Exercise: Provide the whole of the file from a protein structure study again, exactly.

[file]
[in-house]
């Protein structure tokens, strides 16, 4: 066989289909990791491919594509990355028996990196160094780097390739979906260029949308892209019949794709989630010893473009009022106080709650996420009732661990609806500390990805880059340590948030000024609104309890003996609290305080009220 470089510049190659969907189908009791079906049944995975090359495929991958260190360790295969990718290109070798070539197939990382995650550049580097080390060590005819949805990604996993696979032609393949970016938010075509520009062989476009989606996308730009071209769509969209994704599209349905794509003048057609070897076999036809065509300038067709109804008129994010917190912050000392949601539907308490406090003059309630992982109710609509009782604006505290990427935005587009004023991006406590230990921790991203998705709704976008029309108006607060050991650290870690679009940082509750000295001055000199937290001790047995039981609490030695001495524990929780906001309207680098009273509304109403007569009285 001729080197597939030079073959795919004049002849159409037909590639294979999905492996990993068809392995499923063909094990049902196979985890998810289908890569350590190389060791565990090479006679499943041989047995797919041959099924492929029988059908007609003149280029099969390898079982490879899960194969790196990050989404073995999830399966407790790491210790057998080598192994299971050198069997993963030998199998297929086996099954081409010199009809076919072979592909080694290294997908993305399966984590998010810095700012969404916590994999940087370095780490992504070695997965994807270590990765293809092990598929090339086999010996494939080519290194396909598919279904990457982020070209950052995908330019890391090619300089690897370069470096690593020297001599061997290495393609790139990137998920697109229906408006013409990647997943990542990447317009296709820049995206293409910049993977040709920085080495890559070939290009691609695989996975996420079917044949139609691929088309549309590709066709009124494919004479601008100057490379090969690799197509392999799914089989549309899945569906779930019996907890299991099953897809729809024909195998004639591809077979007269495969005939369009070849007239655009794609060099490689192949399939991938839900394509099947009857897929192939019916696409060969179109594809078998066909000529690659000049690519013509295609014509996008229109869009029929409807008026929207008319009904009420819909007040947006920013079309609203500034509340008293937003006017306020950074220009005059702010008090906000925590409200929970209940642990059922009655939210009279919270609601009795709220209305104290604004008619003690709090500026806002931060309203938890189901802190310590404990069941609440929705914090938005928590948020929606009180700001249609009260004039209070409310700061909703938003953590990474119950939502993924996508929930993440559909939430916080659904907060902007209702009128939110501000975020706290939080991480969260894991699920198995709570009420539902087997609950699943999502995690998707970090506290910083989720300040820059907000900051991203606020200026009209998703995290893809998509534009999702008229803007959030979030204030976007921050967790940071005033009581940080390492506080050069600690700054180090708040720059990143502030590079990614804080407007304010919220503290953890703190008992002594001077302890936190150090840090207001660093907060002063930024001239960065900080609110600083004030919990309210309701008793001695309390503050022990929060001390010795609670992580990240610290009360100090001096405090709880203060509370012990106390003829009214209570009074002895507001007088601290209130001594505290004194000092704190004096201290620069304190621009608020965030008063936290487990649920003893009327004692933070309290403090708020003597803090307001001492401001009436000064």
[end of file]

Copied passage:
[in-house]
């Protein structure tokens, strides 16, 4: 066989289909990791491919594509990355028996990196160094780097390739979906260029949308892209019949794709989630010893473009009022106080709650996420009732661990609806500390990805880059340590948030000024609104309890003996609290305080009220 470089510049190659969907189908009791079906049944995975090359495929991958260190360790295969990718290109070798070539197939990382995650550049580097080390060590005819949805990604996993696979032609393949970016938010075509520009062989476009989606996308730009071209769509969209994704599209349905794509003048057609070897076999036809065509300038067709109804008129994010917190912050000392949601539907308490406090003059309630992982109710609509009782604006505290990427935005587009004023991006406590230990921790991203998705709704976008029309108006607060050991650290870690679009940082509750000295001055000199937290001790047995039981609490030695001495524990929780906001309207680098009273509304109403007569009285 001729080197597939030079073959795919004049002849159409037909590639294979999905492996990993068809392995499923063909094990049902196979985890998810289908890569350590190389060791565990090479006679499943041989047995797919041959099924492929029988059908007609003149280029099969390898079982490879899960194969790196990050989404073995999830399966407790790491210790057998080598192994299971050198069997993963030998199998297929086996099954081409010199009809076919072979592909080694290294997908993305399966984590998010810095700012969404916590994999940087370095780490992504070695997965994807270590990765293809092990598929090339086999010996494939080519290194396909598919279904990457982020070209950052995908330019890391090619300089690897370069470096690593020297001599061997290495393609790139990137998920697109229906408006013409990647997943990542990447317009296709820049995206293409910049993977040709920085080495890559070939290009691609695989996975996420079917044949139609691929088309549309590709066709009124494919004479601008100057490379090969690799197509392999799914089989549309899945569906779930019996907890299991099953897809729809024909195998004639591809077979007269495969005939369009070849007239655009794609060099490689192949399939991938839900394509099947009857897929192939019916696409060969179109594809078998066909000529690659000049690519013509295609014509996008229109869009029929409807008026929207008319009904009420819909007040947006920013079309609203500034509340008293937003006017306020950074220009005059702010008090906000925590409200929970209940642990059922009655939210009279919270609601009795709220209305104290604004008619003690709090500026806002931060309203938890189901802190310590404990069941609440929705914090938005928590948020929606009180700001249609009260004039209070409310700061909703938003953590990474119950939502993924996508929930993440559909939430916080659904907060902007209702009128939110501000975020706290939080991480969260894991699920198995709570009420539902087997609950699943999502995690998707970090506290910083989720300040820059907000900051991203606020200026009209998703995290893809998509534009999702008229803007959030979030204030976007921050967790940071005033009581940080390492506080050069600690700054180090708040720059990143502030590079990614804080407007304010919220503290953890703190008992002594001077302890936190150090840090207001660093907060002063930024001239960065900080609110600083004030919990309210309701008793001695309390503050022990929060001390010795609670992580990240610290009360100090001096405090709880203060509370012990106390003829009214209570009074002895507001007088601290209130001594505290004194000092704190004096201290620069304190621009608020965030008063936290487990649920003893009327004692933070309290403090708020003597803090307001001492401001009436000064």